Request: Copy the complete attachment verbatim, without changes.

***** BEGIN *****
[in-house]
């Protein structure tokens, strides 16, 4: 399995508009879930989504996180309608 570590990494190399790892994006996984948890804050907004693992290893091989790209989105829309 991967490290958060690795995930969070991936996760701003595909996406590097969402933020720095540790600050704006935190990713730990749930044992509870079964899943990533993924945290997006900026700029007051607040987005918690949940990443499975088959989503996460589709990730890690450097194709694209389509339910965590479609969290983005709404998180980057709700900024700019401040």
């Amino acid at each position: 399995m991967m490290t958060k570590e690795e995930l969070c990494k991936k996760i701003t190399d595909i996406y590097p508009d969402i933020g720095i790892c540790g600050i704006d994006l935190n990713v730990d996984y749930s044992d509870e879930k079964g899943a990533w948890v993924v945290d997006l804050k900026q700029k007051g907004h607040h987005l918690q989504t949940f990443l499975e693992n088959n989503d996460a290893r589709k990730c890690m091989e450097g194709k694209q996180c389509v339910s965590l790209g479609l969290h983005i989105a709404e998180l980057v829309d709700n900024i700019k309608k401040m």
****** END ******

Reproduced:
[in-house]
């Protein structure tokens, strides 16, 4: 399995508009879930989504996180309608 570590990494190399790892994006996984948890804050907004693992290893091989790209989105829309 991967490290958060690795995930969070991936996760701003595909996406590097969402933020720095540790600050704006935190990713730990749930044992509870079964899943990533993924945290997006900026700029007051607040987005918690949940990443499975088959989503996460589709990730890690450097194709694209389509339910965590479609969290983005709404998180980057709700900024700019401040």
């Amino acid at each position: 399995m991967m490290t958060k570590e690795e995930l969070c990494k991936k996760i701003t190399d595909i996406y590097p508009d969402i933020g720095i790892c540790g600050i704006d994006l935190n990713v730990d996984y749930s044992d509870e879930k079964g899943a990533w948890v993924v945290d997006l804050k900026q700029k007051g907004h607040h987005l918690q989504t949940f990443l499975e693992n088959n989503d996460a290893r589709k990730c890690m091989e450097g194709k694209q996180c389509v339910s965590l790209g479609l969290h983005i989105a709404e998180l980057v829309d709700n900024i700019k309608k401040m």